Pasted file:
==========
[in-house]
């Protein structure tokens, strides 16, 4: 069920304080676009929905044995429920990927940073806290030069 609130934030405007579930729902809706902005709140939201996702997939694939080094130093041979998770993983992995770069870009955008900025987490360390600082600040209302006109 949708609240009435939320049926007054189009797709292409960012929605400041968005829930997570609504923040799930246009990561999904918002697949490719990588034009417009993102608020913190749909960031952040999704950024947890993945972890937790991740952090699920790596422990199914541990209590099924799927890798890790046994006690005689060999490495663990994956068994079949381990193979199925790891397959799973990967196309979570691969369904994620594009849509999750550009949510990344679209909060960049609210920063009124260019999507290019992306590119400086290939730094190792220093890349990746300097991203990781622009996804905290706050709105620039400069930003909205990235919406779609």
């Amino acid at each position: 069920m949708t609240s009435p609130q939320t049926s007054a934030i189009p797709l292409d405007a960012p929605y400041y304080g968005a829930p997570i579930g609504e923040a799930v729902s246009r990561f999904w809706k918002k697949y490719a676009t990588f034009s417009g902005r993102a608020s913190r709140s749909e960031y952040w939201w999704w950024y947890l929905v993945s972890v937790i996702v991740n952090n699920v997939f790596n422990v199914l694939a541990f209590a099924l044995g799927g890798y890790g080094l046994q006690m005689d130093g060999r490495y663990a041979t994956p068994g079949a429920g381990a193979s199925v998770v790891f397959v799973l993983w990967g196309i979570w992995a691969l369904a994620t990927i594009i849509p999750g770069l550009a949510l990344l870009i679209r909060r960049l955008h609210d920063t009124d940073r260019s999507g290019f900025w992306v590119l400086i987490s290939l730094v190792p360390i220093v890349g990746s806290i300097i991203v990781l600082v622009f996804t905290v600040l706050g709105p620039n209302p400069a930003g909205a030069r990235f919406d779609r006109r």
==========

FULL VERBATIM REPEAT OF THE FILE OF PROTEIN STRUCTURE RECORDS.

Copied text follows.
[in-house]
């Protein structure tokens, strides 16, 4: 069920304080676009929905044995429920990927940073806290030069 609130934030405007579930729902809706902005709140939201996702997939694939080094130093041979998770993983992995770069870009955008900025987490360390600082600040209302006109 949708609240009435939320049926007054189009797709292409960012929605400041968005829930997570609504923040799930246009990561999904918002697949490719990588034009417009993102608020913190749909960031952040999704950024947890993945972890937790991740952090699920790596422990199914541990209590099924799927890798890790046994006690005689060999490495663990994956068994079949381990193979199925790891397959799973990967196309979570691969369904994620594009849509999750550009949510990344679209909060960049609210920063009124260019999507290019992306590119400086290939730094190792220093890349990746300097991203990781622009996804905290706050709105620039400069930003909205990235919406779609």
């Amino acid at each position: 069920m949708t609240s009435p609130q939320t049926s007054a934030i189009p797709l292409d405007a960012p929605y400041y304080g968005a829930p997570i579930g609504e923040a799930v729902s246009r990561f999904w809706k918002k697949y490719a676009t990588f034009s417009g902005r993102a608020s913190r709140s749909e960031y952040w939201w999704w950024y947890l929905v993945s972890v937790i996702v991740n952090n699920v997939f790596n422990v199914l694939a541990f209590a099924l044995g799927g890798y890790g080094l046994q006690m005689d130093g060999r490495y663990a041979t994956p068994g079949a429920g381990a193979s199925v998770v790891f397959v799973l993983w990967g196309i979570w992995a691969l369904a994620t990927i594009i849509p999750g770069l550009a949510l990344l870009i679209r909060r960049l955008h609210d920063t009124d940073r260019s999507g290019f900025w992306v590119l400086i987490s290939l730094v190792p360390i220093v890349g990746s806290i300097i991203v990781l600082v622009f996804t905290v600040l706050g709105p620039n209302p400069a930003g909205a030069r990235f919406d779609r006109r």